I HAVE a little shadow that goes in and out with me,
And what can be the use of him is more than I can see.
He is very, very like me from the heels up to the head;
And I see him jump before me, when I jump into my bed.
— Robert Louis Stevenson
I grew up in a Seuss-free household, but that didn’t mean growing up without rhyme. Rhyme engages your brain, it’s sing-songy, and innocent, and makes words into a game. I love rhyme. But I’ve never been fond of Dr. Seuss, I think because by the time I was introduced to him, I was already beyond that level of reading.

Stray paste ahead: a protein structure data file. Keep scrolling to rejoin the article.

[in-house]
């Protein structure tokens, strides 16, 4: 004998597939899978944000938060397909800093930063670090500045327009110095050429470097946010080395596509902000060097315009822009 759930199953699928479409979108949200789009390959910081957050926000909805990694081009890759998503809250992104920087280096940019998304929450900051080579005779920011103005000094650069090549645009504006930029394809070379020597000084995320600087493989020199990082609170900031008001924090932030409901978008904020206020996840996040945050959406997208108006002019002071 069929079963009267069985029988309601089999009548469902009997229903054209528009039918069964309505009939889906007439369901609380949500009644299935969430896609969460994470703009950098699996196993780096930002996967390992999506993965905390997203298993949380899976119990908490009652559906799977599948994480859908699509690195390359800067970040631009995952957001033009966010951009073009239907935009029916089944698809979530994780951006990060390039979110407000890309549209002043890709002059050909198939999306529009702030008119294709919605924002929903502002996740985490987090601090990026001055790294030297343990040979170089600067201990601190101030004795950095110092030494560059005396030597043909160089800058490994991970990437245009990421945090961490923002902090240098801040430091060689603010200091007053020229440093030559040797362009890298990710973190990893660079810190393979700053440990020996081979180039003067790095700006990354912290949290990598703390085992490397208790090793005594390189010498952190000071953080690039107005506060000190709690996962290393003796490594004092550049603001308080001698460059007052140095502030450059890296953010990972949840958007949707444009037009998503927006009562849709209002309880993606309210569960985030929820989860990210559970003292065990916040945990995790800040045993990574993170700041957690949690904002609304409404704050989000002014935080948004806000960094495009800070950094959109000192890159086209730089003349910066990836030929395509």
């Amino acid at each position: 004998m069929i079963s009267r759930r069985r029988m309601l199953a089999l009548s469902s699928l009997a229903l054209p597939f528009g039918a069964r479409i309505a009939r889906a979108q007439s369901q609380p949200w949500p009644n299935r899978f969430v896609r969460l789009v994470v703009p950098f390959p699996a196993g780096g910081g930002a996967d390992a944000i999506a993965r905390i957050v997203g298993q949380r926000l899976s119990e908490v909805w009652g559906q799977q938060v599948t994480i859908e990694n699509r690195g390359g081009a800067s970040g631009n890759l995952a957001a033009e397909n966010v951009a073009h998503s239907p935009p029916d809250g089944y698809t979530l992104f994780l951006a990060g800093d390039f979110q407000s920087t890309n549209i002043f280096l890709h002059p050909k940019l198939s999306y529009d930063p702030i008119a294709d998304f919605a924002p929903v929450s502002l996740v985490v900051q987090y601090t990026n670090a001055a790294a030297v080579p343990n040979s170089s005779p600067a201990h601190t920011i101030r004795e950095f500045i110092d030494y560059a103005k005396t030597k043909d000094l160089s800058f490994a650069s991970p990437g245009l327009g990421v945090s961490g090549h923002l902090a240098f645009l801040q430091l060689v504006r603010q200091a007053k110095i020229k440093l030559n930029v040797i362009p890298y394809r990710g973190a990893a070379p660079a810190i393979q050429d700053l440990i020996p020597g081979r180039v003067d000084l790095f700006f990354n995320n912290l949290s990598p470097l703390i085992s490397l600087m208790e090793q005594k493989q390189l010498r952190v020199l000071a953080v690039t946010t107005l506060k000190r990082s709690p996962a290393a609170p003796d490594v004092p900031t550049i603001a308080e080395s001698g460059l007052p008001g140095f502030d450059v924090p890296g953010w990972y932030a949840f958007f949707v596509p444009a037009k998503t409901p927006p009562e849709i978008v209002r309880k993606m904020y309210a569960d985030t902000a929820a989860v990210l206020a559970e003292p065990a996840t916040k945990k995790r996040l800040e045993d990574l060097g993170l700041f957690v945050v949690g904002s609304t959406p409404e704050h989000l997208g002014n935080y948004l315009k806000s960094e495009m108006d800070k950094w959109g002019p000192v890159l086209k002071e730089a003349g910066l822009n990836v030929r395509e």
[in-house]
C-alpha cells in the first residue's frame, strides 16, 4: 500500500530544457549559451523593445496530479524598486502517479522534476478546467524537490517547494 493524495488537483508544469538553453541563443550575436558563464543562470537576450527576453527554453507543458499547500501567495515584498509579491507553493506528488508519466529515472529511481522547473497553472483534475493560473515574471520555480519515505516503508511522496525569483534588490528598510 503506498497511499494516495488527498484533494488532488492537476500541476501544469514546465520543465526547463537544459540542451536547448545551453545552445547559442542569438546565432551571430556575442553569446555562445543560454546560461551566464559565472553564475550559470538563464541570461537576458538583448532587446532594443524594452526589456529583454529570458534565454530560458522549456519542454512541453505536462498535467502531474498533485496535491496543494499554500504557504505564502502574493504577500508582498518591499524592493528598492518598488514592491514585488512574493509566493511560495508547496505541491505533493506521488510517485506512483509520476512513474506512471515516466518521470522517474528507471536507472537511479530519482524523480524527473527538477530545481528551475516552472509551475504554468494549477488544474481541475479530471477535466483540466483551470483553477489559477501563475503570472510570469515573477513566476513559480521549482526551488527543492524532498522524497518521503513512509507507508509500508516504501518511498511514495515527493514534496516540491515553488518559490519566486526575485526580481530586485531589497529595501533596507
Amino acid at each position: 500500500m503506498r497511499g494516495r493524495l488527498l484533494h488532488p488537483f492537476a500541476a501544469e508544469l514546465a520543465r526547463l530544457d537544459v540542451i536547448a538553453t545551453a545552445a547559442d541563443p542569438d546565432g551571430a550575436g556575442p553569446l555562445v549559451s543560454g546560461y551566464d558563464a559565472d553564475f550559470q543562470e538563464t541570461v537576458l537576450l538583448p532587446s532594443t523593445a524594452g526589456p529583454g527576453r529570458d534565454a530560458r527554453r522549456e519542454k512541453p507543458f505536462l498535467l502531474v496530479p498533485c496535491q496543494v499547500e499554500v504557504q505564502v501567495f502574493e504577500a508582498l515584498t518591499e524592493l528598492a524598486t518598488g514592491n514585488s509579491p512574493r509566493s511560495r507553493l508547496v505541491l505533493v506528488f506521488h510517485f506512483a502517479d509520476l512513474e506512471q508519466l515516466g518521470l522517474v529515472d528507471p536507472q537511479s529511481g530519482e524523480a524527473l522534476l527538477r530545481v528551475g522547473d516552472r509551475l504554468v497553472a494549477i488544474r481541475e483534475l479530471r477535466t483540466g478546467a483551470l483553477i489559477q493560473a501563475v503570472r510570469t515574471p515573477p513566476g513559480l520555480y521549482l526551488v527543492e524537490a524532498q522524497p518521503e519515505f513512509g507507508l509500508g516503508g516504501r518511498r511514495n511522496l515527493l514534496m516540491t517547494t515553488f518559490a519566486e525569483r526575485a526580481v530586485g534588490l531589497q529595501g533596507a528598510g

Instead, I grew up with a collection of poems by Robert Louis Stevenson. Better known for his novel Treasure Island, and more British than British can be in tone, his poems made me feel like I really was flying in a swing, or playing with toy soldiers on the bed, or, in this case, reciting an ode to my shadow.
In any case some of my fondest memories involve reciting Stevenson’s work with my grandmother, laughing if we made mistakes, and feeling smug and somehow accomplished if we did not.
One morning, very early, before the sun was up,
I rose and found the shining dew on every buttercup;
But my lazy little shadow, like an arrant sleepy-head,
Had stayed at home behind me and was fast asleep in bed.